I’ve said elsewhere: there’s something about old top flight stalwarts. I’m excited to see Wolves and Burnley up in the top flight again. (Birmingham have come up every other season since I’ve been watching so that seems too routine to be thrilling.) I’d love to see a club like Nottingham Forest or Crystal Palace or Sheffield Wednesday climb up the Championship table and come back up for old time’s sake.
I think a part of it is since I came late to following English football, these clubs give me a glimpse of what I’ve missed. They lug their history with them to the tier they once called home, if only for 90 minutes or so. Even if the players and kits and grounds have changed, it gives one a chance to step into a time machine and visit the fixtures of years gone past. A bit sappy, I know. But if you’re like me the next round of this year’s Carling cup is here to cater to your romantic needs.
Generally, I don’t care too much about the Carling Cup. Less glamorous than the FA Cup, far less substantial than the European Cup or the League, the Carling Cup lies in the shadows of flashier competitions. But I’m a bit more interested in this season’s third round for a few of the ties that drip with romantic sentiment.
Leeds v Liverpool
Two historied clubs. One hoping to end a 19 year title drought. One just hoping to climb out of League 1. On Leeds’ website the draw is described as “the biggest cup draw the club has had since suffering relegation from the Premier League at the end of the 2003/04 season.”
These old rivals haven’t faced each other since February 2004: a 2-2 draw at Elland Road. Former Leeds man Harry Kewell sparked the scoring but Bakke and Viduka responded for the home side. Milan Baros’s 41st minute goal would put Liverpool level.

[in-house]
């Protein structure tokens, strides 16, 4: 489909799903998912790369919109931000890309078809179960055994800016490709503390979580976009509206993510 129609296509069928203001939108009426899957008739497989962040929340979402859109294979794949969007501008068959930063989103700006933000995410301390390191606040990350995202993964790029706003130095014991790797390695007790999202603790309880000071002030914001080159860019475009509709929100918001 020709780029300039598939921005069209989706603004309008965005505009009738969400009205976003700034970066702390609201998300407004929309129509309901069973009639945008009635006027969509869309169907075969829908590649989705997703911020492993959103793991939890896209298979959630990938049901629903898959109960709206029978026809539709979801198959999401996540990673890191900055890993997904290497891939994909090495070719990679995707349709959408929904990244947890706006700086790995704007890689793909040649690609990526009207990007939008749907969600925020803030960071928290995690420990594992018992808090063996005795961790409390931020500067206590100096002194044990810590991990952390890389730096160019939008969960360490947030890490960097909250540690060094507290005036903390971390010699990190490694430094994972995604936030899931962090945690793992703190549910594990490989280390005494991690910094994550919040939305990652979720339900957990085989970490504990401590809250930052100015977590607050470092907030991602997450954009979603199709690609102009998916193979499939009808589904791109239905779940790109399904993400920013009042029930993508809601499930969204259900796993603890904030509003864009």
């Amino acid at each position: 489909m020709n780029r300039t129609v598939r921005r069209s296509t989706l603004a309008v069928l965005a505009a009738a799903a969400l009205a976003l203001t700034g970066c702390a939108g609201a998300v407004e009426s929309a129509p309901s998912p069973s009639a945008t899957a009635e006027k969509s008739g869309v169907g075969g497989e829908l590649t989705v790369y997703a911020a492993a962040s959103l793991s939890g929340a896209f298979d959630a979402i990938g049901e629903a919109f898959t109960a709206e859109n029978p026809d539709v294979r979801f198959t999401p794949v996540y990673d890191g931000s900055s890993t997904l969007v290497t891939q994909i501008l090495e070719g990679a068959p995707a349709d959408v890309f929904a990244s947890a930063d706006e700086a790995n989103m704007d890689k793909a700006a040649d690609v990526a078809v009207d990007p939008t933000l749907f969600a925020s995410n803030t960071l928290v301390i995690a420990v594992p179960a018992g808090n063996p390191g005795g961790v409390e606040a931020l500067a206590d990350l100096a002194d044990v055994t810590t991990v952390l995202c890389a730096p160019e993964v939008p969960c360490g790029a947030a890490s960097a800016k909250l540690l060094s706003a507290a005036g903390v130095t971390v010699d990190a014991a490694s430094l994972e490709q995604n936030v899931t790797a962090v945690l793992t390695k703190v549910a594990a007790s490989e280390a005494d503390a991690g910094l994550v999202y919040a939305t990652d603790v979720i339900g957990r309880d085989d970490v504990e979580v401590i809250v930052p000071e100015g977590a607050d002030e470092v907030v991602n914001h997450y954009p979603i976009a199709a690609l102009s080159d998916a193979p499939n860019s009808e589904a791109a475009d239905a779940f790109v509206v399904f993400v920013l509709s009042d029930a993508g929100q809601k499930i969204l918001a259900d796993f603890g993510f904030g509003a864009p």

Chelsea v QPR
A West London derby from old days. In his blog, BBC Sport’s Chris Charles, a QPR fan, recalls his side’s visit to Stamford Bridge in last season’s FA Cup: “The chant to the eerily silent home fans was ‘We forgot that you were here’ and the instant reply: ‘We forgot that you exist.’ Ouch.” That match ended 1-0 after Pizarro’s shot bounced off the post and deflected in off QPR’s Camp.
Perhaps QPR can remind Chelsea of the old rivalry with a stunning upset. Who knows?
Nottingham Forest v Blackburn Rovers
Thirty years ago Nottingham Forest were European champs. Now they just hope they can knock Blackburn out of the Carling Cup. These two haven’t faced off since 2001 when both were in Division One. Forest beat Rovers 2-1 with Bart-Williams and Edwards securing a healthy lead before Blackburn’s Jansen nicked a consolation goal in the 88th. Of the matches I’ve picked, this has the best chance for an upset, but expect both sides to push hard. Should be an interesting match.
Manchester United v Wolverhampton Wanderers
Not as exciting as the other ties since Wolves are actually in the Premier League this season. But since newly promoted Burnley have already beaten the champs this season, Wolves will certainly feel they have a chance to knock United out of a cup run.
The last meeting was in 2004 when Wolves were last in the top flight. United, who were defending champs that season as well, were undone by Kenny Miller’s 67th minute strike. Wolves would sink back to the flight below, but at least they could say they killed the giant on their day.
Barsnley v Burnley
Okay: not the most interesting tie. But I include it since I got the two sides confused in an article I wrote several weeks ago when I was describing Barnsley’s stunning FA Cup run in 2007/08 and I accidentally called them Burnley. (In fact, just now I started typing out Burnley as the home side and had to catch myself.) I’ll be tempted to have a couple drinks before sitting down to type up a breakdown of this match after it happens for extra confusion.
Their last meeting was in December 2008 when Barnsley beat hosts Burnley 1-2… or did they?
So I’m looking forward to the third round’s trip through the history books. And if a few upsets come into it, that always makes for a good watch as well.